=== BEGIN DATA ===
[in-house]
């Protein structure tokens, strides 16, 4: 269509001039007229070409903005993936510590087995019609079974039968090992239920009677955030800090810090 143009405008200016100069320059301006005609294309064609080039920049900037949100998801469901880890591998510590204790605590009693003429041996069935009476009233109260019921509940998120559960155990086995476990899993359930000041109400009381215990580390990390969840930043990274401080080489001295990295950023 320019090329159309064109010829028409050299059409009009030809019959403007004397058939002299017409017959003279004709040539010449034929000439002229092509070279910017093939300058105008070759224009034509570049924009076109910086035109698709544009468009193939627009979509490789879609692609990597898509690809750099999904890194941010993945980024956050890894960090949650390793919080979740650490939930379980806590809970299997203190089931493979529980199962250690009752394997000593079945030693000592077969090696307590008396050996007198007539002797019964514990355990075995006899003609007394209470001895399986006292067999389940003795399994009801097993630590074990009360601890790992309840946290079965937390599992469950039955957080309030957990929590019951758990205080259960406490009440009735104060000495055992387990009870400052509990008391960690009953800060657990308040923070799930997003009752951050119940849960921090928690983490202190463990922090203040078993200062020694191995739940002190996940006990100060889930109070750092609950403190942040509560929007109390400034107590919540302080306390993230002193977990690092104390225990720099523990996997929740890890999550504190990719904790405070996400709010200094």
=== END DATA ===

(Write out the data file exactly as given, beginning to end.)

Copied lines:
[in-house]
């Protein structure tokens, strides 16, 4: 269509001039007229070409903005993936510590087995019609079974039968090992239920009677955030800090810090 143009405008200016100069320059301006005609294309064609080039920049900037949100998801469901880890591998510590204790605590009693003429041996069935009476009233109260019921509940998120559960155990086995476990899993359930000041109400009381215990580390990390969840930043990274401080080489001295990295950023 320019090329159309064109010829028409050299059409009009030809019959403007004397058939002299017409017959003279004709040539010449034929000439002229092509070279910017093939300058105008070759224009034509570049924009076109910086035109698709544009468009193939627009979509490789879609692609990597898509690809750099999904890194941010993945980024956050890894960090949650390793919080979740650490939930379980806590809970299997203190089931493979529980199962250690009752394997000593079945030693000592077969090696307590008396050996007198007539002797019964514990355990075995006899003609007394209470001895399986006292067999389940003795399994009801097993630590074990009360601890790992309840946290079965937390599992469950039955957080309030957990929590019951758990205080259960406490009440009735104060000495055992387990009870400052509990008391960690009953800060657990308040923070799930997003009752951050119940849960921090928690983490202190463990922090203040078993200062020694191995739940002190996940006990100060889930109070750092609950403190942040509560929007109390400034107590919540302080306390993230002193977990690092104390225990720099523990996997929740890890999550504190990719904790405070996400709010200094």